Date of Award

Spring 2009

Document Type

Dissertation - Restricted

Degree Name

Doctor of Philosophy (PhD)


Biomedical Engineering

First Advisor

Schmit, Brian D.

Second Advisor

Scheidt, Robert

Third Advisor

Beardsley, Scott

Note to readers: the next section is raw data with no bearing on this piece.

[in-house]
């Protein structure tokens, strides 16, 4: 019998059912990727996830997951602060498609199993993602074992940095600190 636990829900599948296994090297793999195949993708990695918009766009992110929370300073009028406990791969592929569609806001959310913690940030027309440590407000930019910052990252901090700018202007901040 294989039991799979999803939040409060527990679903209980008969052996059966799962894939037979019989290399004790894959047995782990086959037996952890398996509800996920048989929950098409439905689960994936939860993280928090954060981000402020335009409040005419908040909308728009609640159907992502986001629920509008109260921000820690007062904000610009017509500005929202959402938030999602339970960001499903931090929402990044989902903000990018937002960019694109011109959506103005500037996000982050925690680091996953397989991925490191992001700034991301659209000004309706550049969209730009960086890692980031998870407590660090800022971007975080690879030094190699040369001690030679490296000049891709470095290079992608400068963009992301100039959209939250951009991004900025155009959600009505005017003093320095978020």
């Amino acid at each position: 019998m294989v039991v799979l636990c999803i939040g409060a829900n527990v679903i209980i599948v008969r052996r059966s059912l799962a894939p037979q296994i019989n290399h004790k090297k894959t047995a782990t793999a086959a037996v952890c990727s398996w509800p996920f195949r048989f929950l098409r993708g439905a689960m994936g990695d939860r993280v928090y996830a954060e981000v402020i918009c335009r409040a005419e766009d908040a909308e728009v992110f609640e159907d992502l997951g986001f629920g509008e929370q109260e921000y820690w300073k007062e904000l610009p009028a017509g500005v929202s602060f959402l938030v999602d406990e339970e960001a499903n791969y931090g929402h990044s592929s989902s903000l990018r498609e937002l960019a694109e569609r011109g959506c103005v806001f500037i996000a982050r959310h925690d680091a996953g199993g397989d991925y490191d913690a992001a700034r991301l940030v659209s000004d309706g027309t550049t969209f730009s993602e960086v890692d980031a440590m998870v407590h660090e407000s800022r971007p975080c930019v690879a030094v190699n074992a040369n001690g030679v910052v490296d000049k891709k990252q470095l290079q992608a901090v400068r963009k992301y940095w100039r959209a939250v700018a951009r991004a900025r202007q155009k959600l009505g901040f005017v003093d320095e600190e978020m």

Each year approximately half of the 630,000 stroke survivors experience hemiparesis (AHA, 2008). In the arm, hemiparesis causes difficulty moving, stabilizing, grasping and manipulating objects and decreases the stroke survivor's level of independence by affecting activities of daily living. The fact that 50% of stroke survivors are unable to return to work (Vestling, 2003) is compelling evidence that further research regarding therapeutic applications for improving arm movement could greatly enhance the quality of life after a stroke. This dissertation illustrates the ability to manipulate sensory input from the arm musculature to improve stability in the hemiparetic arm. The results of the studies will demonstrate that altered sensory input can enhance upper extremity function by exploiting the neural coupling of distal sensory feedback to proximal motor control of the arm. Thus, the general hypothesis guiding this research is that tendon vibration, applied distally at the wrist musculature, can improve proximal limb stabilization in the hemiparetic arm...



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